Please note, major plot spoilers are discussed in this post.
Surviving parental abuse is a theme currently trending in contemporary fiction. This is not exactly a new theme. Much of Samuel Butler’s writing was influenced by the smothering of his identity by his parents in his childhood, and one wonders what made Philip Larkin so bitter that while he empathises that the parents who fuck up their children were fucked up in their turn, he rejects the very idea of having children in This be the verse.
The Recovery of Rose Gold by Stephanie Wrobel, said to be inspired by the Gypsy Rose Blanchard case and the psychological disorder of Munchausen syndrome by proxy is one of the recent additions to the genre. A well-written, character-driven page turner about a mother who abuses her daughter, the novel is tightly edited and keeps the reader guessing as it builds up the suspense into an unexpected climax and ends with a twist.
I found the book a fairly entertaining one-time read. This is a story of abuse and pain passed on from one generation to another, much like the families Larkin speaks about in his verse, and the resolution it offers is nothing more than revenge served cold and the protagonist holding on to hatred, priding herself that she can carry the emotional baggage because she happens to be extra strong.
Patty Watts was shockingly cruel to her daughter Rose Gold, maiming her body and breaking her spirit to keep her as a dependent invalid so she had something to hang on to. When Patty is sent to prison, Rose Gold begins the painful process of trying to heal by herself with one objective – to get her revenge on her mother. Rose Gold succeeds in traumatising her mother when the latter is released from prison, quietly frames her for abuse and sends her right back to jail. Afterwards, Rose Gold decides to shave off the hair she had grown back and retain her rotten teeth, ostensibly to keep her anger and hatred alive as she can neither forgive nor forget what her mother did to her.
In many ways, I found this a disturbing ending which seems to imply that abused children are scarred and maimed for life. Gillian Flynn’s Sharp Objects which portrays the effects of Munchausen by Proxy disorder in a much darker manner, has a much more realistic and satisfactory resolution in which the heroine Camille Preaker receives parental love from her boss Frank Curry and his wife Eileen and begins to heal, learning self-love after a lifetime of cutting herself up, and finds the feelings of kindness stirring within her own self.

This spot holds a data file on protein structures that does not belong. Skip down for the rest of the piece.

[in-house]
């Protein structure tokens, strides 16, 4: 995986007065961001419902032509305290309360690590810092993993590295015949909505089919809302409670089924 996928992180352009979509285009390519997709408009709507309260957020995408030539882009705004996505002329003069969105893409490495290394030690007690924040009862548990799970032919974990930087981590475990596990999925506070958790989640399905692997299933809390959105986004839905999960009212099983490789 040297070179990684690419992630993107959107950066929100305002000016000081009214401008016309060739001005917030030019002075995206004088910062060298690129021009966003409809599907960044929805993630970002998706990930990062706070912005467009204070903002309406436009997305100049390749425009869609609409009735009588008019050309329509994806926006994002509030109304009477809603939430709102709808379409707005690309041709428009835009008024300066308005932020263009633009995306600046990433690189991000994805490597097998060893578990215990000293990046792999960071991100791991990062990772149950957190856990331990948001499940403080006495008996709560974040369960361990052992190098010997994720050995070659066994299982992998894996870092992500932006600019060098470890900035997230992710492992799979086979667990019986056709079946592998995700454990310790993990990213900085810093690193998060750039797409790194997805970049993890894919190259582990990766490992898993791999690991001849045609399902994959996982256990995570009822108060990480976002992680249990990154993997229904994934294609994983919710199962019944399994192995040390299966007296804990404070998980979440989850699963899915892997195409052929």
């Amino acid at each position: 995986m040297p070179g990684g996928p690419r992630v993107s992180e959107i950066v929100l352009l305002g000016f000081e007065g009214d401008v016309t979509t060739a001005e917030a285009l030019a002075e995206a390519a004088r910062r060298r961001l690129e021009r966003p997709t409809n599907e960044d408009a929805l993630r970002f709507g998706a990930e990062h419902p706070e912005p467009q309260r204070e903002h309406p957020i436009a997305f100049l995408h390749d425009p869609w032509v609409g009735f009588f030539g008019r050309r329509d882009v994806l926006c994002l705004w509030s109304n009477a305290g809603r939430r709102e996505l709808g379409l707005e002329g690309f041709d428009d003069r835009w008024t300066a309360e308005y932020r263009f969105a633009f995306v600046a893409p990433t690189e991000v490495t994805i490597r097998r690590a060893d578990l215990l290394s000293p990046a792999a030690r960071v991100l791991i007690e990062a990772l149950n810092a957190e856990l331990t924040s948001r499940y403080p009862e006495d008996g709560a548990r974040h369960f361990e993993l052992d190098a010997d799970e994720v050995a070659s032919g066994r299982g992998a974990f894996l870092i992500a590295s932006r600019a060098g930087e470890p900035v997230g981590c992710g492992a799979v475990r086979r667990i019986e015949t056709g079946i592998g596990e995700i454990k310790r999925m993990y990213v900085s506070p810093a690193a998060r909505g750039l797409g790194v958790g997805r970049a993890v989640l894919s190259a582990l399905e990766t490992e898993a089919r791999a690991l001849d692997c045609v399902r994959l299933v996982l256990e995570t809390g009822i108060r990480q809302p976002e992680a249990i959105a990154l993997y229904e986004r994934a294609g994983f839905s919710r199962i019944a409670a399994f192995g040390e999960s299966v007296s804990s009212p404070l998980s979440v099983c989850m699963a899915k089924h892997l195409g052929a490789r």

The Recovery of Rose Gold is good, but it would have been great had it shown Rose Gold getting some kind of healing and redemption, and a chance at a new life. Though Patty’s behaviour was inexcusable, Rose Gold knew that Patty was abused herself as a child and did not know any better. The sub-plot about Rose Gold’s father was equally disturbing, with her father and his family being selfish and indifferent to her. Her revenge would have been much more satisfying had Rose Gold moved on in peace from her parents, empowered herself and found a normal life, and perhaps had a daughter of her own whom she raised with love and kindness.
More than once while reading this novel, I was reminded of Barbara Kingsolver’s powerful and beautiful debut novel The Bean Trees in which the heroine Taylor Greer is shown as a strong, resourceful and independent woman thanks to the excellent raising by her mother, while it is implied that her friend Lou Ann is nervous, indecisive and weak due to her upbringing by a dominating mother and grandmother. And I also thought of the lovely Aibileen Clark in Kathryn Stockett’s The Help who raises the children in her care telling them again and again that ‘You is kind. You is smart. You is important.’